The government official leading the effort to reunite immigrant families separated at the border said Tuesday that he and others warned in private meetings over the past year that a policy that split families would be harmful to kids.
The Trump administration did it anyway.
The statement by Health and Human Services official Jonathan White, an executive director in the office of the Assistant Secretary for Preparedness and Response, was a rare public acknowledgment that the Trump administration was well aware that its border crackdown would result in separating families ― and that doing so could cause serious emotional damage.
“There’s no question that separation of children from parents entails significant potential for traumatic psychological injury to the child,” said White, who is a licensed clinical social worker, during a Senate Judiciary Committee hearing.
White said during his previous role as deputy director of the Office of Refugee Resettlement he was involved in discussions over the course of a year about immigration policies that could result in separation of families. That agency cares for unaccompanied minors apprehended at the border, now including those taken away from the parents they arrived with.
In those discussions, White said he and other ORR officials “raised a number of concerns ... about any policy which would result in family separation,” based on the best interest of the child and the agency’s capacity to care for the ensuing influx in kids.
The ORR officials were told that “there was no policy which would result in separation of children from family units,” he said.
White left his post at ORR a few weeks before the Trump administration implemented a “zero tolerance” policy for illegal immigration that led to the routine separation of families so parents could be criminally prosecuted. A court forced the government to stop separating families at the border and reunite more than 2,000 children already split from their mothers or fathers. Hundreds of kids remain apart from their parents.
After an outcry from the public, President Donald Trump and top officials in his administration claimed family separations weren’t their fault. They had to split up families so they could enforce immigration laws passed by Congress, they argued. Democrats were making them take children from their parents, they said, because they refused to vote for the president’s preferred immigration policies.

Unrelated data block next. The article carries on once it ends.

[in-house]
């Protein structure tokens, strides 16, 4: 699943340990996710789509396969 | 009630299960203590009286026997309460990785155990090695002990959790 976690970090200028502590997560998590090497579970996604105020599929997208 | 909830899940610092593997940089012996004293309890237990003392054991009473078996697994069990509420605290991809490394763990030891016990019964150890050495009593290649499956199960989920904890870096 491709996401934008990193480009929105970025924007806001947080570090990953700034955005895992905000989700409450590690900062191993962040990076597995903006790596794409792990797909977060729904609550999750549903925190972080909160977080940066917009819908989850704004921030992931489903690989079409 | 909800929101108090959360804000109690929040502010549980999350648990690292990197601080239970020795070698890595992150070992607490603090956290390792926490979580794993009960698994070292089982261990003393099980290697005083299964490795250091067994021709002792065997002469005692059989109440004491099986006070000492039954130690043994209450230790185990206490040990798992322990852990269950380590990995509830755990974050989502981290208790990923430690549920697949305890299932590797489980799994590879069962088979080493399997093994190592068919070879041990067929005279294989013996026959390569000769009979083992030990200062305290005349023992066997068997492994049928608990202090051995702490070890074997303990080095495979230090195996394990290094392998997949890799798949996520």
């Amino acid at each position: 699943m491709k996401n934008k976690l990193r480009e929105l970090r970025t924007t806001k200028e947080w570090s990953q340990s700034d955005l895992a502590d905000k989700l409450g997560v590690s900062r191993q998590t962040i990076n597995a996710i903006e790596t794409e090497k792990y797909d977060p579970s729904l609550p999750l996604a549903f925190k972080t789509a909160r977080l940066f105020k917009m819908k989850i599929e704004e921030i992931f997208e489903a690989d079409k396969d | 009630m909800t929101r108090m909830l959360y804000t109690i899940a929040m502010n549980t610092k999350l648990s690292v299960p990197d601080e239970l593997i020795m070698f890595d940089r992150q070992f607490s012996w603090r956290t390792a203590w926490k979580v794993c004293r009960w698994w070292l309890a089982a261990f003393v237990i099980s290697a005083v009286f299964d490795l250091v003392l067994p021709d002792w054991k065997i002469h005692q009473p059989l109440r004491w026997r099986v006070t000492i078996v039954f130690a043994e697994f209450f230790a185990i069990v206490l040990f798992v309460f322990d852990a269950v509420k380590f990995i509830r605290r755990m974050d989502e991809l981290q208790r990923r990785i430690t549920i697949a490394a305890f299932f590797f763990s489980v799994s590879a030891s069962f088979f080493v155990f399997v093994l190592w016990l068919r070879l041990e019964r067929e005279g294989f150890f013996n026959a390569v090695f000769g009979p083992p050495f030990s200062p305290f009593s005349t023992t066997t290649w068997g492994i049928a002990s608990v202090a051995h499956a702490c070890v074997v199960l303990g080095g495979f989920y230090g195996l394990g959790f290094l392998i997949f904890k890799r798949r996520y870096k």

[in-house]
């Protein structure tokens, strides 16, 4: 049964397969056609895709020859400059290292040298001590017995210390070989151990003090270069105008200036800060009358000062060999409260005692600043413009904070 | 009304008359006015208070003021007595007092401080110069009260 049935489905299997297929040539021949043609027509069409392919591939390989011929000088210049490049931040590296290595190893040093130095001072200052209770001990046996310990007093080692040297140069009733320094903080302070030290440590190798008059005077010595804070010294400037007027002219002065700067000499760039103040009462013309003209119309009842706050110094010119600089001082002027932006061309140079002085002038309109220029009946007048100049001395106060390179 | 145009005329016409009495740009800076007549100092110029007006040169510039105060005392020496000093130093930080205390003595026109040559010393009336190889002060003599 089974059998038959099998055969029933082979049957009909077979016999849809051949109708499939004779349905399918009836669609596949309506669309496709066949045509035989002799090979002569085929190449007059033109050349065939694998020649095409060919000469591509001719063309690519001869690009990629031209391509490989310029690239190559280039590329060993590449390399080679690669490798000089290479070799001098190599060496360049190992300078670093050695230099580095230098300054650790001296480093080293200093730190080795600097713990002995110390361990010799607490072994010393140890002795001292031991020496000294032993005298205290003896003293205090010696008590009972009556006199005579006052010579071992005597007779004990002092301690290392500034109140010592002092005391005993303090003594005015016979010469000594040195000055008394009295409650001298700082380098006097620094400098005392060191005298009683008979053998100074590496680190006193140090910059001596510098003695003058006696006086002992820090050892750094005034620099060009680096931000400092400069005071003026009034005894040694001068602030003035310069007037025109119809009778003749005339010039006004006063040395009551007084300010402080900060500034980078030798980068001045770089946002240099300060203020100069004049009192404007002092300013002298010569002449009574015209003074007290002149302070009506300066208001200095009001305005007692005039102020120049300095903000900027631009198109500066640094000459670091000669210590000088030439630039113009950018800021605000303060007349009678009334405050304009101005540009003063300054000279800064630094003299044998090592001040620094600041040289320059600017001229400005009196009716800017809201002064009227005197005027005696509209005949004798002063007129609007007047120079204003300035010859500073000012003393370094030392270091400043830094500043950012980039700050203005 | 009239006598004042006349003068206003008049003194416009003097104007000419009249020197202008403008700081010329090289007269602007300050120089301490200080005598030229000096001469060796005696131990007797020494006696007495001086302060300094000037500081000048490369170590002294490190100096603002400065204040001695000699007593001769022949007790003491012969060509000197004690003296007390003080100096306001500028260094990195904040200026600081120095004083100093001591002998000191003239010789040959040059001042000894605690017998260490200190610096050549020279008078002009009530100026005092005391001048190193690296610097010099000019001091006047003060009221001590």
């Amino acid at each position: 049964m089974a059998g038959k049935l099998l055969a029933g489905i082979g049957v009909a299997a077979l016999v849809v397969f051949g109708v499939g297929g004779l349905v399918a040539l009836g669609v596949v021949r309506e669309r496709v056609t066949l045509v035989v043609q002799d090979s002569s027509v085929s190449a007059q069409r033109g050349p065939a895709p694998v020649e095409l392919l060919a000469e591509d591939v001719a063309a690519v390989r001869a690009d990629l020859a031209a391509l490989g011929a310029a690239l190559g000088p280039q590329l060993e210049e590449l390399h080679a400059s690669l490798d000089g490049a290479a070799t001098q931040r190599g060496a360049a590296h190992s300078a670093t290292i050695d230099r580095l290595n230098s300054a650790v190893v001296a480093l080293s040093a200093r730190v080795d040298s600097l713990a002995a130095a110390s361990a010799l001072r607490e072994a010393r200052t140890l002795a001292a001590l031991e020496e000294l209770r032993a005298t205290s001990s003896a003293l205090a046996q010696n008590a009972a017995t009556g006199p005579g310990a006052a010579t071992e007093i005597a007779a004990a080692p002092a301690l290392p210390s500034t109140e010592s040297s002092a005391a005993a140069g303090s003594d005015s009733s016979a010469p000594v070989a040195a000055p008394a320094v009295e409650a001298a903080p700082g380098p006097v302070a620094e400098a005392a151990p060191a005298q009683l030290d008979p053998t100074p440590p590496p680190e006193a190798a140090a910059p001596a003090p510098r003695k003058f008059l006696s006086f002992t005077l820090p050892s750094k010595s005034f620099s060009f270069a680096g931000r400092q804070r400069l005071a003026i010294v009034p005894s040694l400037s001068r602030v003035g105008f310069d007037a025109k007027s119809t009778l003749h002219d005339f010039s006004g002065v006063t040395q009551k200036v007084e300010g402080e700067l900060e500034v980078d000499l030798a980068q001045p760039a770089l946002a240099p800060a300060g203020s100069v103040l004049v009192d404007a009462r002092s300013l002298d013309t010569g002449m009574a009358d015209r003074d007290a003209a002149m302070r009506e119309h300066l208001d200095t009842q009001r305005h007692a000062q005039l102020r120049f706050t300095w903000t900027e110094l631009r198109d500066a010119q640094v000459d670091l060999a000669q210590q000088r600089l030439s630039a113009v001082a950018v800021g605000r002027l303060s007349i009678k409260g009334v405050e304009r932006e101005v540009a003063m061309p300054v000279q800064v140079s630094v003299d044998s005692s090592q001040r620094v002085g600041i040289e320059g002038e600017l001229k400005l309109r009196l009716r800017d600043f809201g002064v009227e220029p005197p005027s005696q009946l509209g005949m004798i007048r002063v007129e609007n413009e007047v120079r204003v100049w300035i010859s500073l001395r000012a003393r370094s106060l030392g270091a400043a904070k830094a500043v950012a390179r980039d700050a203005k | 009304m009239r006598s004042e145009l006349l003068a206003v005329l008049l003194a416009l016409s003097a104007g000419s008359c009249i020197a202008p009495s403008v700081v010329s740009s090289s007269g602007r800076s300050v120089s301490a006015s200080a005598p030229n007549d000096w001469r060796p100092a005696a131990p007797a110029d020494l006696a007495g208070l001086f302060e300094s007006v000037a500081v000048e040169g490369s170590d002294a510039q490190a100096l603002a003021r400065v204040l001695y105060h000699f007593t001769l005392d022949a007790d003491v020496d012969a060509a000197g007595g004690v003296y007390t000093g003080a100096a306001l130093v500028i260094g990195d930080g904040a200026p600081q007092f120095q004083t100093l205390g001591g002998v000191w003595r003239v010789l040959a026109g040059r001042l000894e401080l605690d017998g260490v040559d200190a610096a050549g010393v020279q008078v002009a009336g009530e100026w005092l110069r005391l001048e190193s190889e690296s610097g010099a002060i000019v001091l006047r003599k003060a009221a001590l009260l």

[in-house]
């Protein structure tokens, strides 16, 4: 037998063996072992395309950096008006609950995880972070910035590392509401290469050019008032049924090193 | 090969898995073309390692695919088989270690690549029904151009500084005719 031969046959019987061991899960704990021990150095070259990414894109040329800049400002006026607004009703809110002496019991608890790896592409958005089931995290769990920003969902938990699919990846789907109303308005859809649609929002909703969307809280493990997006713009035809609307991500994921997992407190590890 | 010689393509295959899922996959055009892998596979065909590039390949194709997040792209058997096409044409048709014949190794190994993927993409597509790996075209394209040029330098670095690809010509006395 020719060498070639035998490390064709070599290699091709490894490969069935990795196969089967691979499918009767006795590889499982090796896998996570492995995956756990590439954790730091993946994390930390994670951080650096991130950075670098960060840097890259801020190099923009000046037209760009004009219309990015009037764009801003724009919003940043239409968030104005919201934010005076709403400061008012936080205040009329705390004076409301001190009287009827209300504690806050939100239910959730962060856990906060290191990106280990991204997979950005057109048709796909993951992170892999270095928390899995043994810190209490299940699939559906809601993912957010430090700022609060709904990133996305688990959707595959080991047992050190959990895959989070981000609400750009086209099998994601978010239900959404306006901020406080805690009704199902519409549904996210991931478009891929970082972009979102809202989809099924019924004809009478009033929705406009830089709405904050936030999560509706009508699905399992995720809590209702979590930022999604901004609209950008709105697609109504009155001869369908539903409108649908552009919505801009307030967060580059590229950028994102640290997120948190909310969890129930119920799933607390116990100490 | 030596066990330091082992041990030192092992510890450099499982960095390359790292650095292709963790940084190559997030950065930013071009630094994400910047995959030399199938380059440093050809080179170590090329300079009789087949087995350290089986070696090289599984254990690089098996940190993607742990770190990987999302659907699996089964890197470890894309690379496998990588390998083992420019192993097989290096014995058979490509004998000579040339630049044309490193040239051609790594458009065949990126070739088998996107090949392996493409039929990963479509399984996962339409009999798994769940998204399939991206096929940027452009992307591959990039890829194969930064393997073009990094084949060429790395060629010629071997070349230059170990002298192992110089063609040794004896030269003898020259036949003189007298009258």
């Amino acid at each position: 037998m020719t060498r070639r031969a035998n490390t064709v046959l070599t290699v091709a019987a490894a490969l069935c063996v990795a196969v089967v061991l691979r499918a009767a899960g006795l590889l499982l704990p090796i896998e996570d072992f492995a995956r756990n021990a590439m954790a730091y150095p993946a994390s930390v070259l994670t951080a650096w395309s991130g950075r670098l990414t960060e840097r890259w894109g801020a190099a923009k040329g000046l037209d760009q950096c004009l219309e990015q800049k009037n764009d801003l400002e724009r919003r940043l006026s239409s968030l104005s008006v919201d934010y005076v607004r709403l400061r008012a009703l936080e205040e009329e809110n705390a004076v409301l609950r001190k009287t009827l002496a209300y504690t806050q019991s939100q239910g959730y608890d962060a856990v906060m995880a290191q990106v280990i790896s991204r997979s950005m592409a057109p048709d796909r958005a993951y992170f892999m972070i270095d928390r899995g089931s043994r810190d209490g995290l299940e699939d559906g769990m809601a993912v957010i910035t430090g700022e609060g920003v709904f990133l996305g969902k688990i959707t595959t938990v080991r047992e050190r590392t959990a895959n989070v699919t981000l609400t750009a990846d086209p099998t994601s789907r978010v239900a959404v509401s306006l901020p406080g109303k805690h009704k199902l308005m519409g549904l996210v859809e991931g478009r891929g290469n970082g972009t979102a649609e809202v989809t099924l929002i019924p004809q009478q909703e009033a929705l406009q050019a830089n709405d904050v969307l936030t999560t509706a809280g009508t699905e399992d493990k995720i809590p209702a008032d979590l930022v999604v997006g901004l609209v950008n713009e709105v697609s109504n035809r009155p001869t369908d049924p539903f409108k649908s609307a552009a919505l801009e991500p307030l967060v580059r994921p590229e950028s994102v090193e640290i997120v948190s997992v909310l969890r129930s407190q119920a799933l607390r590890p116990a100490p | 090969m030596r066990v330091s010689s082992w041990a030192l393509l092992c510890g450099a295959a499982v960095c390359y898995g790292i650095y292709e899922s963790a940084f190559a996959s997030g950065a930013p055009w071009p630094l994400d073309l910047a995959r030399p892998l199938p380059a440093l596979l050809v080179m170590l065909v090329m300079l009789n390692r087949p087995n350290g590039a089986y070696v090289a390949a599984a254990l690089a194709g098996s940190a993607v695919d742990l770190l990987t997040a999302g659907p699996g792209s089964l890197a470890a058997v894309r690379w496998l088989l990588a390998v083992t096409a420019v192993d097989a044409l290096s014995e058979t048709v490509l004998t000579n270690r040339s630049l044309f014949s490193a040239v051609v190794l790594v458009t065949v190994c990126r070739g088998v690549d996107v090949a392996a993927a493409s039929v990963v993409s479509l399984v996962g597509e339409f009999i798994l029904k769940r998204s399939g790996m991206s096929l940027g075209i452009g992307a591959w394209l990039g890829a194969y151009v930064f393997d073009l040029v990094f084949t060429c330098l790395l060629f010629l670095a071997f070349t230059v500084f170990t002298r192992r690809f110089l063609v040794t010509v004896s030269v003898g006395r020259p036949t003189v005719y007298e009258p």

As White acknowledged, administration officials have discussed policies that might lead to family separations since last year. Then-Department of Homeland Security Secretary and current White House Chief of Staff John Kelly said in March 2017 that he was considering separating families at the border “in order to deter more movement along this terribly dangerous network.”
The five officials who appeared on Capitol Hill to speak about immigrant family separations were unwilling to point the finger at anyone in the government as responsible for what happened. Along with White, Executive Office For Immigration Review director James McHenry was there to represent the Department of Justice and three officials were present from the Department of Homeland Security: Carla Provost of Border Patrol; Matthew Albence of Immigration and Customs Enforcement and Jennifer Higgins of U.S. Citizenship and Immigration Services.
Sen. Richard Blumenthal (D-Ct.) asked them to raise their hands if they agreed with two statements. “Who here thinks that zero tolerance has been a success?” he asked first. “Who thinks that the family separation policy has been a success?”
None of the officials raised their hands.
Blumenthal then asked who was responsible for “zero tolerance and family separation.”
There was a long silence. Finally, the Department of Justice official, McHenry, said the zero tolerance policy memorandum was issued by Attorney General Jeff Sessions. No one else offered suggestions.
Earlier in the hearing, Sen. Sheldon Whitehouse (D-R.I.) asked each official what went wrong, and they each said their agency carried out their duties ― Border Patrol apprehended people, the Justice Department prosecuted them and ICE handled deportation matters.
Only White of HHS gave a direct answer.
“What went wrong is that children were separated from their parents and referred as unaccompanied alien children when in fact they were accompanied,” he said.